As the first internal aspect of the home that you and others’ experience, the hallway needs to reflect, as far as possible, the overall feel that you are trying to create for your home. Findings (potentially from the ‘honest estate agents’) suggest that your attitude and mood are affected either positively or negatively when entering a property (clearly no room for ambivalence in this respect), depending on how well the entrance hallway has been designed. Stating the obvious again, but if your hallway is light, warm and welcoming, it will make your visitors instantly feel relaxed and at home; alternatively, if it is dark, dingy and cluttered it will create a negative impact, making the space feel much smaller and oppressive. It is worth pointing out that different combinations of the characteristics listed above can be made to work - so a hallway can be dark, but welcoming (but only if it is designed in the right way).
However, in reality and in most cases the hallway is a transient area of the home which traffic passes through en route to another space... as a consequence, it is often left as an afterthought from a design perspective, with simple décor and furnishing (or not) and it often becomes a dumping ground for shoes, brollies, wellies, pushchairs and coats (all the things you furiously tidy away when you know someone is coming round to visit...).
Here are my top tips for creating an entrance hall that makes an impact:
1. Ensuring your hallway flows seamlessly into other rooms
- Your hallway design should not be considered in isolation, but in association with how it will work with other rooms which lead directly off the hallway (an important point, but often overlooked) - it should also be designed to be consistent with the overall look and feel of your home
- Also think about how the hall connects to the other areas in the home; if space allows, double doors can create a dramatic entrance to the rest of the house or directly into the main living area
- If your front door opens straight onto your living room, the most effective thing that you can do is to invent your own ‘hall zone’. This can be achieved simply using a well placed rug or by adding a shelf for hat ands gloves and coat hooks
- The staircase is typically a feature of most hallways (unless you live in a bungalow or a tent), so it needs to be visually appealing
2. The importance of colour and light - dingy just won’t do...
- There are two different but related ‘schools of thought’ when it comes to the colour of hallways;
- The first suggests that a dark hallway says all the wrong things about your home, and that you should use colour to make the entrance as light and appealing as possible. Hence, the general advice is to steer clear of dark or very bold colours
- The second suggests that a dark hallway won’t be made brighter by painting it a light colour. Hence, choosing darker shades will give the artificial illusion that the rooms beyond are much, much brighter and airier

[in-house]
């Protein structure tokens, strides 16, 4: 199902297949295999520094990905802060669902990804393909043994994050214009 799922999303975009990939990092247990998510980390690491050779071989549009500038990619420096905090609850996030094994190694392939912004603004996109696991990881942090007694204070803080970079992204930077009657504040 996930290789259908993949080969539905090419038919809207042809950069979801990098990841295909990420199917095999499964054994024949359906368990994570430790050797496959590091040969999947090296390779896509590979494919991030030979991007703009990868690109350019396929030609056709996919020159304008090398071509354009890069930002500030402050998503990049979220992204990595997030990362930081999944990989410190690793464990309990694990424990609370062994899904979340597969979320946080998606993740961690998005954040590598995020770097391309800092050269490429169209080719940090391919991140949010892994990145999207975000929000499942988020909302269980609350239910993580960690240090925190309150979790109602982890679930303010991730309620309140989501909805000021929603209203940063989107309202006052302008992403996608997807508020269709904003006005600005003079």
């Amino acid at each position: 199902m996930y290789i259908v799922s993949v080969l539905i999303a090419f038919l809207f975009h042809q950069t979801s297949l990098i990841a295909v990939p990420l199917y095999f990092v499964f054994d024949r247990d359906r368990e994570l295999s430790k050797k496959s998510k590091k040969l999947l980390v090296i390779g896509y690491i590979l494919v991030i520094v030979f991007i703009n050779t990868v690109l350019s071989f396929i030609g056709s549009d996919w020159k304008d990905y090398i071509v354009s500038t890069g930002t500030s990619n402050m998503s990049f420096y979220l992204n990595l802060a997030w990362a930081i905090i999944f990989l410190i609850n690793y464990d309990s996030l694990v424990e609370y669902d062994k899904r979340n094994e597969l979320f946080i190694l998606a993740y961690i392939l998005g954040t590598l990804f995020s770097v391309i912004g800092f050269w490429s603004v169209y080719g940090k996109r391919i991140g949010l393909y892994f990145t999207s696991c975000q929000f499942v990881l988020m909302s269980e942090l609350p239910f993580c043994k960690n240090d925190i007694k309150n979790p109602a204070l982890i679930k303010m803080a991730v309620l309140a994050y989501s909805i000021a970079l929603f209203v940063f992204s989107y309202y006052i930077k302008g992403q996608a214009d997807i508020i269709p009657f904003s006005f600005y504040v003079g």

- My personal view is that if your hallway is narrow or small, neutrals invariably work the best. In contrast, if your house is a large listed building or a grand period home (i.e. you have a cavernous hallway), a deep traditional red or green will add enormous impact
3. Hallway floors must be able to stand up to wear and tear
- The wrong choice of flooring for such a heavily used area will result in rapid deterioration and, as a consequence, a tired look (that may not reflect the rest of your home)
- A decent sized door mat is a must and, if possible, sink your mat into a shallow well as it prevents slipping (and will help accumulate doorway dust)
|(Image from Home Building)|
4. In the hallway less is most definitely more
- A spacious hallway not only creates an important first impression it actually makes the house feel bigger (ask the honest estate agents if you don’t believe me)
- Keep your hallway as clutter-free as possible. Only store the absolute essentials in your hallway. Stating the obvious once again, but the smaller the hallway, the clearer and less cluttered it should be kept (so hallway storage may be an important consideration)
- Limit the number of coats hanging in the hall way to one per family member and try to do the same with shoes (very difficult for us ladies)
- A piece of furniture such as a narrow console will make a hall feel inhabited and somewhat distinct as a room in its own right. It can also provide a proper home for keys and phone chargers so they don’t go astray (but do remain conscious of security considerations). However, as a consequence of having a table just inside the front door, it can often become a convenient dumping ground for newspapers, pocket junk and morning post...
- If your home is ‘shoe free’ (i.e. you have light coloured carpets and no pets...), make sure there’s plenty of storage next to the front door. A bench with built in storage is a good idea
|(Image from Christina Fluegge)|
5. Create a focal point in your hallway
- It is essential in a hallway to create some sort of focal point. Floor space is for most people at a premium, but your walls are the perfect place to make a statement with a mirror or a provocative piece of art
- Mirrors in general can make a huge difference, as they can help add to the illusion of more space by reflecting and bouncing light around
- Also consider a statement lamp or pendant to add flattering and decorative ambient lighting to the space